ok, so i know this is the wrong place to look for pros/ cons because it will be unanimous “buy it” BUT..the LBS has a fat bike deal that is in our budget and I cant tell if this is a “want” or “need”. I ride Jerseys finest trails 5 or 6 days a week so we get some weather that could sway the argument but I did ride all last winter on my regular whip without issue
Here’s the question..will this purchase be life changing and make me enjoy winter riding more or is this an impulse buy thats unnecessary?
TBH this sounds closer to a want than a need. The fact that you rode all last winter on your regular bike means you can get along without a fattie. (It was a pretty mild winter though…)
From an economic standpoint, having a winter bike will save you $$ on maintenance for your regular bike through reduced wear and tear. Still, this doesn’t mean you need a fat bike, but it could help justify the purchase.
Finally, do any of us really NEED a mountain bike to begin with? I mean, in general, mountain bikes are used for recreation which doesn’t count as a basic need (though some of us may argue that–ha!)
A fatbike can add variety to your regular riding trail. I ride mine year round. For fitness but slow? Theres a fatbike for that. Long and fast? Theres a carbon HT for that. Rowdy and fun? theres an FS for that.
Nowadays I’m more into fitness and slow, with age comes a different priority.
If your trails don’t get covered in snow in the winter I don’t know why you’d get a fat bike. The wife and I bought 907 Whiteouts this fall and they’ve been super fun in AK but as soon as the singletrack is dry I’ll hang it up and get on the trail bike.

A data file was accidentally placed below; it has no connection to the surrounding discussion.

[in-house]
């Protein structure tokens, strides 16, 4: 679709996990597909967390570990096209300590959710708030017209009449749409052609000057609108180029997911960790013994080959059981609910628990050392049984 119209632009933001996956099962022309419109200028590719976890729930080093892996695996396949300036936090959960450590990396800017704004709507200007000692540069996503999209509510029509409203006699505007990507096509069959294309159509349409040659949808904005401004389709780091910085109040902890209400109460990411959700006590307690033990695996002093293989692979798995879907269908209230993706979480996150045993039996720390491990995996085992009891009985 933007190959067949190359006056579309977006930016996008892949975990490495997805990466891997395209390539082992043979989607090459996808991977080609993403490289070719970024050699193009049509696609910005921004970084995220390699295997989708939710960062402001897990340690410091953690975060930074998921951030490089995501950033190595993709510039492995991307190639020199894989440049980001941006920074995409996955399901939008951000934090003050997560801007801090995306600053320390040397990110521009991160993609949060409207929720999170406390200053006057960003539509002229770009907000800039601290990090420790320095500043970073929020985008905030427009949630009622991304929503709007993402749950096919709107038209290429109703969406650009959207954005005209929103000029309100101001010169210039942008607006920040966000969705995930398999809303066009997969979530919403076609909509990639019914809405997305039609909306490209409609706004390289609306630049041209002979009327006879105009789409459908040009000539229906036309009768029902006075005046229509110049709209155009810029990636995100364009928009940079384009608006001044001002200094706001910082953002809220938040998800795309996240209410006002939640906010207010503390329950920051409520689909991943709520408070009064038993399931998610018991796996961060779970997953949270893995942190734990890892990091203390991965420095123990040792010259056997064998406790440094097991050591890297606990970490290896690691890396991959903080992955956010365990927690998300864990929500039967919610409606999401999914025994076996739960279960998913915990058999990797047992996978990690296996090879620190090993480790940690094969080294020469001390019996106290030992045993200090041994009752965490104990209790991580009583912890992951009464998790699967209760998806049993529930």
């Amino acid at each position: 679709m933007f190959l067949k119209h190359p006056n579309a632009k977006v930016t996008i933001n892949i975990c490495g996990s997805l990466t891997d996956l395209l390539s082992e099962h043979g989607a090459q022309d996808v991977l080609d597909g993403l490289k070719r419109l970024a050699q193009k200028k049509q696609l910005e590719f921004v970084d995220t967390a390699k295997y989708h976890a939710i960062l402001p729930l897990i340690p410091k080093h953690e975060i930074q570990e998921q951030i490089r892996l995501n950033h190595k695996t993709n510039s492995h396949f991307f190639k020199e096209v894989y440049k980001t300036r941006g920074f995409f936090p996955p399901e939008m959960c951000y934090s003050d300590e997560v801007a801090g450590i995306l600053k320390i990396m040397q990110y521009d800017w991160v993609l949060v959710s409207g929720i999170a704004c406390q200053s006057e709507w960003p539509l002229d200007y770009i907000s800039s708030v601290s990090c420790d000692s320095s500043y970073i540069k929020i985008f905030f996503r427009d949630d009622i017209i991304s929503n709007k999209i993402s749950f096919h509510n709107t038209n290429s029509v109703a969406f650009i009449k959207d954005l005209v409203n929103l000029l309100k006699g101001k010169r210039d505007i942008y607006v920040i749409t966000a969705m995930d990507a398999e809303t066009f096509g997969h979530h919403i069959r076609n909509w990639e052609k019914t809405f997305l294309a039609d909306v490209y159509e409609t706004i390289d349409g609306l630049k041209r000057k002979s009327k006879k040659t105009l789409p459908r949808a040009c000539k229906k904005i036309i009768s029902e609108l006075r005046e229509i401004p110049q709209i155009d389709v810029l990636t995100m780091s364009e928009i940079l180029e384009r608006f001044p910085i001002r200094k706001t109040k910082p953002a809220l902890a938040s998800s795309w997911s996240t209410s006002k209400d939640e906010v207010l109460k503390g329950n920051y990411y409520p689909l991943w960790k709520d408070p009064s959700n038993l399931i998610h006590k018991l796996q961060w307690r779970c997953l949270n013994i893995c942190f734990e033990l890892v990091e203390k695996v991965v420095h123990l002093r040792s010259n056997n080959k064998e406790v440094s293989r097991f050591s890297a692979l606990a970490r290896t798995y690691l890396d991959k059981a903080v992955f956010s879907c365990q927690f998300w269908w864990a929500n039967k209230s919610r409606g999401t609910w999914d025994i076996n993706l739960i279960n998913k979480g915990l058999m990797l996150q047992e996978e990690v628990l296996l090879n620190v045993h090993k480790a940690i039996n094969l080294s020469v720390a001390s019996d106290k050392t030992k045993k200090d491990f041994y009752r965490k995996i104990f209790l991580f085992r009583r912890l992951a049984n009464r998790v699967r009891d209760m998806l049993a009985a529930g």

Zmodica, I’m on the fence about purchasing a fat bike as well. I’ve been wrestling with the pros/cons for several weeks and here’s what I think it comes down to (at least for me):
Having a bike to ride in the snow. Whereas I push my XC bike to its limits I’ve come to realize that riding in snow over an inch in depth is an exercise in utility. However, snowfall is highly variable in NJ from year to year so it’s hard to justify just for that reason, probably even more so for you since you rode through last winter (I did as well but only when the ground was frozen with no meaningful snow accumulation)
Will you ride the fat bike year round or for certain trails? If so this would greatly increase the utility. Depending on where you ride there are some sandy trails in NJ where a fat bike may be a better whip especially in the summer
Related to #2, does the fat bike you’re considering allow for different size wheelsets? For example, I’ve been looking at the entry level Salsa fatbikes (Beargrease and Mukluk). They allow for 26 (up to 4.8mm tires), 27.5 (3.0 to 4.0mm) and 29 (2.25 to 3.0mm) wheels. Obviously, an extra wheelset would increase the cost but could certainly increase the utility of the bike and the frequency you ride it.